“Whiplash” Casting Review


With awards season quickly coming up, one will find more and more films hitting the box office in order to start grabbing moviegoers’ attention. The Skeleton Twins made its debut (to critical praise) at last year’s Sundance Film Festival, and Whiplash is looking to follow suit. Having also premiered at this year’s Sundance, Whiplash tells the tale of a talented young drummer named “Andrew” as he tries to navigate the hellish life of a music student at a cutthroat music conservatory. Andrew’s entire life changes when he is discovered by “Fletcher”, the conservatory’s top instructor whose band is regarded as the BEST in the business. Fletcher soon invites Andrew to join his band, albeit as an alternate, and Andrew quickly learns that this dream position is not what it’s cracked up to be. In fact, it’s far worse, and turns out to be an experience that will make or break him.

Andrew is played by Miles Teller who only continues to shine and show that he can do it all. Teller can do drama just as easily as comedy; he’s been the lead in movies like The Spectacular Now and the soon-to-be released Two Night Stand; and he’s already attached to several large studio franchises a la Divergent and Fox’s The Fantastic Four reboot. Teller’s fast rise to stardom is similar to careers of fellow young peers Shailene Woodley and Jennifer Lawrence, so it’s a pretty safe bet to say that the caliber of projects for Teller is only going to continue to skyrocket from here. Fletcher is played by acting vet J.K. Simmons, whose work here has already been hailed as the performance of his career. Simmons has played a variety of characters over his venerable career, but is most probably remembered for playing roles on the sillier, comedic side. If that’s the kind of work you know Simmons, you are in for quite a ride here.

Simmons’ Fletcher is a two-faced monster. On one hand, he’s a gifted band instructor, known for teaching only the most talented students–truly passionate about music and his craft. On the other hand, as passionate as Fletcher is about music, he is equally sadistic and borderline sociopathic in his methods and constant pursuit of perfection. If you ever took band in school, I’m sure there will be aspects in Fletcher that you will resonate with. Most former band students will attest to having memories of their band instructors yelling, cursing, and throwing temper tantrums during rehearsals, which in the world of band, is a relatively normal behavior. However, Fletcher isn’t a normal band director (he’s probably more equivalent to a band dictator), and rules the lives of his students with an iron fist. This duality to Fletcher makes him all the more sinister, since just when you think he is nothing but a tyrannical instructor, he shows just enough glimpses of his humanity to relate to the guy, and even sympathize with him.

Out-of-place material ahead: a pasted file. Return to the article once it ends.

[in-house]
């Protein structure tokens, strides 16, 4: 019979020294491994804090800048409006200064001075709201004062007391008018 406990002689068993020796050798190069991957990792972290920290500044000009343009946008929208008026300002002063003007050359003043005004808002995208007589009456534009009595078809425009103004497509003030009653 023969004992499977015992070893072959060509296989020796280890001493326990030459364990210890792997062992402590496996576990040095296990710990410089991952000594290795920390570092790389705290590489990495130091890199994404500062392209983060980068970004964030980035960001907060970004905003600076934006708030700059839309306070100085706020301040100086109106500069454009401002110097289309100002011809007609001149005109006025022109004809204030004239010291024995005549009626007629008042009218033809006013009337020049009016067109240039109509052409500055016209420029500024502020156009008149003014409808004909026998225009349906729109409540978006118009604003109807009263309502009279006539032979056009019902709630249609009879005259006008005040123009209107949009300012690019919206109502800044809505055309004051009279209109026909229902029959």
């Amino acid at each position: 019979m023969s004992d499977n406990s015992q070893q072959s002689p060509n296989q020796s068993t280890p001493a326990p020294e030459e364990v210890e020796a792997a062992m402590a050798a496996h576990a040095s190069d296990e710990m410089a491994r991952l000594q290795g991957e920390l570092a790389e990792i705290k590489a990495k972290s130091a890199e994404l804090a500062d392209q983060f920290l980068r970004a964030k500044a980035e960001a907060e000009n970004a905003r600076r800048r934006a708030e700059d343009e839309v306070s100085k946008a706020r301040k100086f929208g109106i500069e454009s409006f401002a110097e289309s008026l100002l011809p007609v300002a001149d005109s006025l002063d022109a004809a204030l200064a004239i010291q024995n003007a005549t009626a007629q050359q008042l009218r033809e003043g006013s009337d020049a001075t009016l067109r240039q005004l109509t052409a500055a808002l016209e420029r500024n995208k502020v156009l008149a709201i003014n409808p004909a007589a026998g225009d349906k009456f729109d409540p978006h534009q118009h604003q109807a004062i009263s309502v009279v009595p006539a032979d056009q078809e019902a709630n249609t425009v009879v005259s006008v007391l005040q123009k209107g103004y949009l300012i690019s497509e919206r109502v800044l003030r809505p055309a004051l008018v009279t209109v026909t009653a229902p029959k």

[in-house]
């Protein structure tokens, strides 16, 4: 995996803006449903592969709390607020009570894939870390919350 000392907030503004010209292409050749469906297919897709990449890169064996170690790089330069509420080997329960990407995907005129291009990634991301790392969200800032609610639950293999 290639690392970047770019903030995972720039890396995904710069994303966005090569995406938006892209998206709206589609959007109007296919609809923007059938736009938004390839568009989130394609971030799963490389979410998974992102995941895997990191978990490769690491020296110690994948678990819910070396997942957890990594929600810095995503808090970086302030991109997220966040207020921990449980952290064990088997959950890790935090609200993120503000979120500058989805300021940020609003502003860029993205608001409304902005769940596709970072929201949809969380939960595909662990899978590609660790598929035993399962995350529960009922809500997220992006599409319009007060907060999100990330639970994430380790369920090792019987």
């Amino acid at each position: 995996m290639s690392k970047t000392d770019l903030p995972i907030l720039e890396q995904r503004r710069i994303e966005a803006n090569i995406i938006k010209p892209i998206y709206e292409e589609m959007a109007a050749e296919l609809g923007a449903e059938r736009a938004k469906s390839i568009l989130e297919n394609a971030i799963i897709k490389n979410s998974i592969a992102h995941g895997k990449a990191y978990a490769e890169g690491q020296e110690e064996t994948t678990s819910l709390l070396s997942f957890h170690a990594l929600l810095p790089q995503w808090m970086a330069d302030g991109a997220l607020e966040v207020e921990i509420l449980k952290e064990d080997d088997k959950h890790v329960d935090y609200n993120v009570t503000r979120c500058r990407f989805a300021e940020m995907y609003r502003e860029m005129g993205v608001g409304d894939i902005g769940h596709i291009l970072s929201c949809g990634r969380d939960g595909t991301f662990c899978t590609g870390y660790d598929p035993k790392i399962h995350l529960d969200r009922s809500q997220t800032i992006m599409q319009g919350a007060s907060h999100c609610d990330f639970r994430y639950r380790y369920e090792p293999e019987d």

Simmons truly is a sight to behold in Whiplash. Fletcher is a fully fleshed out character full of complexities. As previously mentioned, he’s not your straightforward villain, and Simmons shows you just enough of his softer side to really throw you for a loop. There were times in the movie when I utterly hated Fletcher, and then there were other times when I was actually rooting for him! In particular, there’s a moment in the film when Fletcher learns that one of his former students died, causing him to openly express his grief and sadness to his band–truly touching stuff. Of course, Teller’s Andrew is no slouch either, and having someone like Simmons to play off of truly pushes Teller’s performance to its limits. One of the best ways to pull a strong performance out of an actor is to pit them against other amazing actors, and that was exactly the case here between Teller and Simmons. Throughout the course of the film, we get to see Andrew transform from a plucky, hopeful drummer, to a self-possessed man hell bent on perfecting his craft, or die trying . . . literally. Teller should also be given extra praise on his drumming skills alone. He’s not a professional drummer, but, in addition to his previous experience, trained extensively prior to filming–the final result is extremely convincing.